By: Grace Rodriguez
East Los Angeles college alumna Luis J. Rodriguez came face to face with writers he inspired with his autobiographical book titled “Always Running.”
Rodriguez listened to authors from all around East Los Angeles who gathered for an open mic in his honor dubbed “Grito De Boyle Heights.”
The event was hosted by Sammy Quetzalli with Rodriguez as the featured act of the event Wednesday. Topics of poetry ranged from gentrification to struggling with identity.
Upon his arrival to the event, Rodriguez sat beside his wife on a couch and made himself an audience member for the first hour and a half. The event consisted of an hour of poetry recitals and 30 minutes of music.
Fittingly, the event took place in a tiny literature center on Cesar Chavez Avenue called “RE/ARTE: CENTRO LITERARIO.” The center opened its doors to any writer or musician who wished to speak.
Rodriguez advertised the event on Instagram the week before. This paid off because about 100 people gathered in and outside of the tiny literature store. The small crowd drew in passersby who were curious to see what all the commotion was about.
The crowd was diverse. Some people were there to support friends while others could not wait to meet Rodriguez.
While the poets and musicians seemed to serve as Rodriguez’s opening acts, they were far from inexperienced. Photographers, musicians, poets and writers had the chance to share their experiences and networked in the audience. Some were visibly nervous before performing and for others it seemed to be second nature.
A highlight of the event, aside from the well-received author, was Matt Sedillo with the recital of his poem, “Pilgrim.” The poem served as an homage to the natives that lived here before colonization.
Matt Sedillo recited his poem with passion and grace. The change of pace in his words took listeners on the journey across the peaks and valleys of his story. He had listeners at the edge of their seats.
Sedillo landed the delivery of every line, particularly when he said “We didn’t cross the borders. The borders crossed us.” In true slam poetry fashion, he delivered punchline after punchline. Poetry appreciation snaps could be heard from the crowd throughout his performance.
Another notable poem came from a woman by the name of Sandy Shakes. It was called “The OG.” She talked about the changes she observed in her neighborhood growing up. She helped listeners reminisce about a time when Cesar Chavez Avenue was still just Brooklyn.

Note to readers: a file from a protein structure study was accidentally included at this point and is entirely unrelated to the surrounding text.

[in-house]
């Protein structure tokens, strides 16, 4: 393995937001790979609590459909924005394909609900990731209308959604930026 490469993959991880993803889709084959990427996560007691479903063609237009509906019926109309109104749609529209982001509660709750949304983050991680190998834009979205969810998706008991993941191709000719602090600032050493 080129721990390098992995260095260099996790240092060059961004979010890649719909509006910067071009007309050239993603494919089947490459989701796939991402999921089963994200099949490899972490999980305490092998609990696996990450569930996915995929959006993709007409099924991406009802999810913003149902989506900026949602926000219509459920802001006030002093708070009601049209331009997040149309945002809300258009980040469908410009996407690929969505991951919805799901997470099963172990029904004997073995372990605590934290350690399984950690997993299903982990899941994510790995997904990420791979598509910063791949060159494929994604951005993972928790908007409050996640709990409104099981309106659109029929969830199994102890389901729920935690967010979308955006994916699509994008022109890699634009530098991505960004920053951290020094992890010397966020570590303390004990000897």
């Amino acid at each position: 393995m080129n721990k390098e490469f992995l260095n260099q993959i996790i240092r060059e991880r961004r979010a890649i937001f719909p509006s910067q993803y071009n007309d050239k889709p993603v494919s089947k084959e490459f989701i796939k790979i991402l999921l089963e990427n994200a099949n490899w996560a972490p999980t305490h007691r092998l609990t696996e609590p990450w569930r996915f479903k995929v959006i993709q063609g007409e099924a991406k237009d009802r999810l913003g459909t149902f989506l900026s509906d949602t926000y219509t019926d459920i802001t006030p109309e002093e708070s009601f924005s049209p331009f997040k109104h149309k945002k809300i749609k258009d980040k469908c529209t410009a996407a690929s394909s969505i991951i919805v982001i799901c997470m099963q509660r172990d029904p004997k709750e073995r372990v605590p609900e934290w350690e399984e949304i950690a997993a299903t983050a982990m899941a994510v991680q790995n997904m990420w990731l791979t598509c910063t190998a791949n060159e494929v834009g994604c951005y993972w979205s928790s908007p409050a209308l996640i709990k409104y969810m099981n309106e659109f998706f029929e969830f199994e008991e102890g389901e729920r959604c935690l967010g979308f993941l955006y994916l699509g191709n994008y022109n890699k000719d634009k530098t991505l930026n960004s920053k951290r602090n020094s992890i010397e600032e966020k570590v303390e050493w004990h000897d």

Being a first generation college student she struggled immensely with feelings of not belonging in higher education because she did not look like everyone else. This was when she discovered Rodriguez’s book “Always Running.” She said the book helped her to know others like her have done it before.
Upon asking Sandy why she decided to perform Wednesday night, she said “I felt beyond honored to have been able to perform a poem in front of one of my favorite storytellers [Luis J. Rodriguez]…[my story]…and in doing so I feel like I have come full circle as a poet.”
She, like many others, drew inspiration from the book at a time when they were struggling with fitting in.
Rodriguez’s presence drew in the crowd but the poets that spoke made the wait to see Rodriguez worth it. The event was not only about Luis J. Rodriguez and his book but an appreciation for the writer’s movement he awakened in East Los Angeles in the ‘90s.
By 8:30pm Rodriguez was reciting poems he had previously performed at many jails and prisons around the world including South America and Europe. He touched on many topics including: addiction, prison time and a love for the place he grew up in.
The event was inching towards the end by 9pm.
After Rodriguez finished speaking he sat at the front of the literature store behind a small table for book signings.
About 10 copies of his autobiographical book titled “Always Running” were displayed on the wall and sold by the end of the night.
“RE/ARTE CENTRO LITERARIO” will be hosting another open mic event on Sep 22.